Thermal-imaging video, shot from a National Police Air Service (NPAS) helicopter, shows people leaving an illegal rave near Warrington, Cheshire, and spilling onto a live railway line, forcing a passenger train to stop.
The footage, taken during a multi-agency response to the incident, shows around 300 people gathered on the site near the border of Glazebury, adjacent to a live railway line on the night of Saturday 31 October.
Attendees are seen to make their way on the tracks during the event and at one point disrupt the journey of a passing train.
Despite police advice, many people made off from the event via the Manchester to Liverpool railway line, with officers working alongside Network Rail and British Transport Police (BTP) to mitigate the dangers posed to the group.
Officers were notified of an unlicensed music event taking place at 20:45 by the owner of the farm, who had returned to the 320-acre site to find a large number of people gathered there with music equipment and loud music playing.
A large co-ordinated response took place, led by Greater Manchester Police – supported by the Force’s dedicated operation for large-scale COVID breaches – with assistance from Cheshire Police, British Transport Police, NPAS and Network Rail.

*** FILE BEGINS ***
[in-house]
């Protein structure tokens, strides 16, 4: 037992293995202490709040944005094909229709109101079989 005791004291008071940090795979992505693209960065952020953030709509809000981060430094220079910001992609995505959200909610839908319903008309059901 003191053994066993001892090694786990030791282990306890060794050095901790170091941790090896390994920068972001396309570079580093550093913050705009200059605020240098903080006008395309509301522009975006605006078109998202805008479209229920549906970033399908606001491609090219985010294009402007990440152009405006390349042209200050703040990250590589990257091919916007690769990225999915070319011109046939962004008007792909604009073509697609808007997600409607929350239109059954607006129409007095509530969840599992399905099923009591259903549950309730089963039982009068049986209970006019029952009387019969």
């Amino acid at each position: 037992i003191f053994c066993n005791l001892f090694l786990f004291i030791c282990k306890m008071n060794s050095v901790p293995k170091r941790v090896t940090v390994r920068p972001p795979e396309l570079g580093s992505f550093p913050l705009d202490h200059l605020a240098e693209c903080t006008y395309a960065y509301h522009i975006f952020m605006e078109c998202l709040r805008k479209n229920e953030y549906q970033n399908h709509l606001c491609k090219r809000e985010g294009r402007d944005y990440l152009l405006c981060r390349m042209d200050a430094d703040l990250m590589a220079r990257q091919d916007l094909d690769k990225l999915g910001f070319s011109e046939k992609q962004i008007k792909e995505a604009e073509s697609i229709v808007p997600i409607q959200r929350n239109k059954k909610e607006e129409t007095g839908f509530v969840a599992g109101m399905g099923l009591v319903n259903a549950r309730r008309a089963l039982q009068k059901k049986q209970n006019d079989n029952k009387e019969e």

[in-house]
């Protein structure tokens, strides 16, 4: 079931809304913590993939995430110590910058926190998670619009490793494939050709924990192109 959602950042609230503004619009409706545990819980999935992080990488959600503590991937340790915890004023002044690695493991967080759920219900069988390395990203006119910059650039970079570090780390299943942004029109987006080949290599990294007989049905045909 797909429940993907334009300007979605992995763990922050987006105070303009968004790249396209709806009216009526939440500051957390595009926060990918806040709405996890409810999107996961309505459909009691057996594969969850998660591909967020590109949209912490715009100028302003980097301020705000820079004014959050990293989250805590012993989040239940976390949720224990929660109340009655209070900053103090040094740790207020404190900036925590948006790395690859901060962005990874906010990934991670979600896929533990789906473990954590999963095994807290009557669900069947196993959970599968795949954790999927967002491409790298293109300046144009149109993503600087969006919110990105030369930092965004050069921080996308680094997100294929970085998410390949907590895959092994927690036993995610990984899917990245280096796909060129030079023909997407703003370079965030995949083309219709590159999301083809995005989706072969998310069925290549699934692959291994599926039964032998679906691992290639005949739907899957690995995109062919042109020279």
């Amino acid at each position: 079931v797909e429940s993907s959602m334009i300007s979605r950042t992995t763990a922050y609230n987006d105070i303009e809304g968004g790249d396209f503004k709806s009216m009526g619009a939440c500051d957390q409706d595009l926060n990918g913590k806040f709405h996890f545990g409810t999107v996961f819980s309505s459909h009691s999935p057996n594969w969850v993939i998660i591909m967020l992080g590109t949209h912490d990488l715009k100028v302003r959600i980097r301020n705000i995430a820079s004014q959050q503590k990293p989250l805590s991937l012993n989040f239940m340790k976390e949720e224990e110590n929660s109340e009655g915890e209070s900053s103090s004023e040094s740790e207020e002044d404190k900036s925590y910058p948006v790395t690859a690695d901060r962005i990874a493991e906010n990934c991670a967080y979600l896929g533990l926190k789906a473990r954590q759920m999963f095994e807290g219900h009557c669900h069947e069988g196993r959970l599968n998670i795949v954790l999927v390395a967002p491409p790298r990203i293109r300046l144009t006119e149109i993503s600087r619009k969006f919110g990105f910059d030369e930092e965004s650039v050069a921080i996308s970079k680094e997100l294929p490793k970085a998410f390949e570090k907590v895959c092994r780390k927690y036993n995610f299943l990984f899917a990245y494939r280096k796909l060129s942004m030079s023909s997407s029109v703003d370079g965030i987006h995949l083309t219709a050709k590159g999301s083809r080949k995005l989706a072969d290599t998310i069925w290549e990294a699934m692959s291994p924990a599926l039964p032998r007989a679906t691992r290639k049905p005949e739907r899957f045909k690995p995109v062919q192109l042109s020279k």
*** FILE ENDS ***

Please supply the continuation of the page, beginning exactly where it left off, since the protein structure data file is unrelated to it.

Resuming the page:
Despite police advice, many people made off on foot across the railway tracks while trains were still active in the area.
Two men were arrested and one woman was treated by emergency services for injuries not believed to have been caused in suspicious circumstances. Seven police vehicles were targeted and had their tyres slashed while officers searching the site found a machete in an area of bushes.
Assistant Chief Constable Nick Bailey said: “Today we have released helicopter footage of the unlicensed music event in Wigan where hundreds gathered and many put themselves in danger by attending this in such dangerous terrain and put their loved ones in danger by the ongoing threat of COVID-19.
“It was shameful to see so many in attendance and for groups of attendees to make their way onto the tracks of a live railway and put themselves in further danger. The memory of the illegal events in Carrington and Daisy Nook earlier this year serves as a reminder of the difficulties posed to emergency services in accessing these locations when needed.
“Not everyone attends these events with the same intentions; this was demonstrated by the recovery of a machete in some bushes at the site and it is fortunate that no further serious criminal activity took place.
“Our focus on the night was to safely disperse those there and maintain order; now we are determined to identify and bring to account those who organised this event and who put so many people in danger by their reckless actions – we are confident retrospective action will follow.
“I would also like to thank the owner of the site for swiftly informing police of this event and being cooperative with us since. He was left with a totally unacceptable amount of litter and damage caused to some of his site which put his livestock in danger.
“I urge anyone with information about this gathering to contact police with the knowledge that we are channelling all our efforts into finding the organisers responsible for this and ensuring that justice is served.”